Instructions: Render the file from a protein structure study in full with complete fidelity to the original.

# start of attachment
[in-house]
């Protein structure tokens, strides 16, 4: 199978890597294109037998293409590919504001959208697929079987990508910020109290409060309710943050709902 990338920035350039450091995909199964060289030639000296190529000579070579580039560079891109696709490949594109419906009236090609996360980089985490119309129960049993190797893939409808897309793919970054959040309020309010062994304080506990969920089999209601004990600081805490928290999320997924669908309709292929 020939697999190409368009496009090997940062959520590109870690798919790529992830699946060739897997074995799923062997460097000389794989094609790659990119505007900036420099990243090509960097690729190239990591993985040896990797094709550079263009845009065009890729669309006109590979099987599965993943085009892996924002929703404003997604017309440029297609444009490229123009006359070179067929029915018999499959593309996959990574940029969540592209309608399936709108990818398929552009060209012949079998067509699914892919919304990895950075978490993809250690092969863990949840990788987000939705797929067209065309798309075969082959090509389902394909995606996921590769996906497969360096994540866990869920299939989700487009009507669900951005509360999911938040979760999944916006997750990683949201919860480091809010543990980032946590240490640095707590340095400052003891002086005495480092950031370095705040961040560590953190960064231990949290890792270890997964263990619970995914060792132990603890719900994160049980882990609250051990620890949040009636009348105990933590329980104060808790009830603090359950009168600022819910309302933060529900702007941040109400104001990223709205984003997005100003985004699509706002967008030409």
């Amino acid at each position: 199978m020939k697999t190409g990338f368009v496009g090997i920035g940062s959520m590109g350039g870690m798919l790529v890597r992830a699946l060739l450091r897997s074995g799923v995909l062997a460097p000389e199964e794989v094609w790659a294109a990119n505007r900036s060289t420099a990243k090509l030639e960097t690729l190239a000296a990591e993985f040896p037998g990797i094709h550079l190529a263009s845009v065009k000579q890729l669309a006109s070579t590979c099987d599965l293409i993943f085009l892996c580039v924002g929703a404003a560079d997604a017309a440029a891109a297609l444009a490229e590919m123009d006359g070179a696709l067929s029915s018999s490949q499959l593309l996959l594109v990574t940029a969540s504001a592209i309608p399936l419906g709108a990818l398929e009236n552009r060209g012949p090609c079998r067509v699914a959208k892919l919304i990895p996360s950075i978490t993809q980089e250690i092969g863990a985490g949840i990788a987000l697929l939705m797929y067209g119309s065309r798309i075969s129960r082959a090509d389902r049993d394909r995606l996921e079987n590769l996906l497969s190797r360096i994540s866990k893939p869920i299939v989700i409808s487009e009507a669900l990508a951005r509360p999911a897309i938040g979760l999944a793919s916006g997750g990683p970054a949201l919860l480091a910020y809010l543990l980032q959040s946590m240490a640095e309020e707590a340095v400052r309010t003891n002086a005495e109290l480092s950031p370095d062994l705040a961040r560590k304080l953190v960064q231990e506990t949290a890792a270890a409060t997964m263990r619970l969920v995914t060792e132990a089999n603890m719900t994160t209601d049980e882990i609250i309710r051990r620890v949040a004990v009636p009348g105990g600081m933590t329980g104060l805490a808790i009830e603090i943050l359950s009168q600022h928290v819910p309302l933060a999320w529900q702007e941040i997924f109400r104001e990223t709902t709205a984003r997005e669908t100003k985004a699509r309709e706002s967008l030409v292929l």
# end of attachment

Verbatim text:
[in-house]
């Protein structure tokens, strides 16, 4: 199978890597294109037998293409590919504001959208697929079987990508910020109290409060309710943050709902 990338920035350039450091995909199964060289030639000296190529000579070579580039560079891109696709490949594109419906009236090609996360980089985490119309129960049993190797893939409808897309793919970054959040309020309010062994304080506990969920089999209601004990600081805490928290999320997924669908309709292929 020939697999190409368009496009090997940062959520590109870690798919790529992830699946060739897997074995799923062997460097000389794989094609790659990119505007900036420099990243090509960097690729190239990591993985040896990797094709550079263009845009065009890729669309006109590979099987599965993943085009892996924002929703404003997604017309440029297609444009490229123009006359070179067929029915018999499959593309996959990574940029969540592209309608399936709108990818398929552009060209012949079998067509699914892919919304990895950075978490993809250690092969863990949840990788987000939705797929067209065309798309075969082959090509389902394909995606996921590769996906497969360096994540866990869920299939989700487009009507669900951005509360999911938040979760999944916006997750990683949201919860480091809010543990980032946590240490640095707590340095400052003891002086005495480092950031370095705040961040560590953190960064231990949290890792270890997964263990619970995914060792132990603890719900994160049980882990609250051990620890949040009636009348105990933590329980104060808790009830603090359950009168600022819910309302933060529900702007941040109400104001990223709205984003997005100003985004699509706002967008030409």
């Amino acid at each position: 199978m020939k697999t190409g990338f368009v496009g090997i920035g940062s959520m590109g350039g870690m798919l790529v890597r992830a699946l060739l450091r897997s074995g799923v995909l062997a460097p000389e199964e794989v094609w790659a294109a990119n505007r900036s060289t420099a990243k090509l030639e960097t690729l190239a000296a990591e993985f040896p037998g990797i094709h550079l190529a263009s845009v065009k000579q890729l669309a006109s070579t590979c099987d599965l293409i993943f085009l892996c580039v924002g929703a404003a560079d997604a017309a440029a891109a297609l444009a490229e590919m123009d006359g070179a696709l067929s029915s018999s490949q499959l593309l996959l594109v990574t940029a969540s504001a592209i309608p399936l419906g709108a990818l398929e009236n552009r060209g012949p090609c079998r067509v699914a959208k892919l919304i990895p996360s950075i978490t993809q980089e250690i092969g863990a985490g949840i990788a987000l697929l939705m797929y067209g119309s065309r798309i075969s129960r082959a090509d389902r049993d394909r995606l996921e079987n590769l996906l497969s190797r360096i994540s866990k893939p869920i299939v989700i409808s487009e009507a669900l990508a951005r509360p999911a897309i938040g979760l999944a793919s916006g997750g990683p970054a949201l919860l480091a910020y809010l543990l980032q959040s946590m240490a640095e309020e707590a340095v400052r309010t003891n002086a005495e109290l480092s950031p370095d062994l705040a961040r560590k304080l953190v960064q231990e506990t949290a890792a270890a409060t997964m263990r619970l969920v995914t060792e132990a089999n603890m719900t994160t209601d049980e882990i609250i309710r051990r620890v949040a004990v009636p009348g105990g600081m933590t329980g104060l805490a808790i009830e603090i943050l359950s009168q600022h928290v819910p309302l933060a999320w529900q702007e941040i997924f109400r104001e990223t709902t709205a984003r997005e669908t100003k985004a699509r309709e706002s967008l030409v292929l």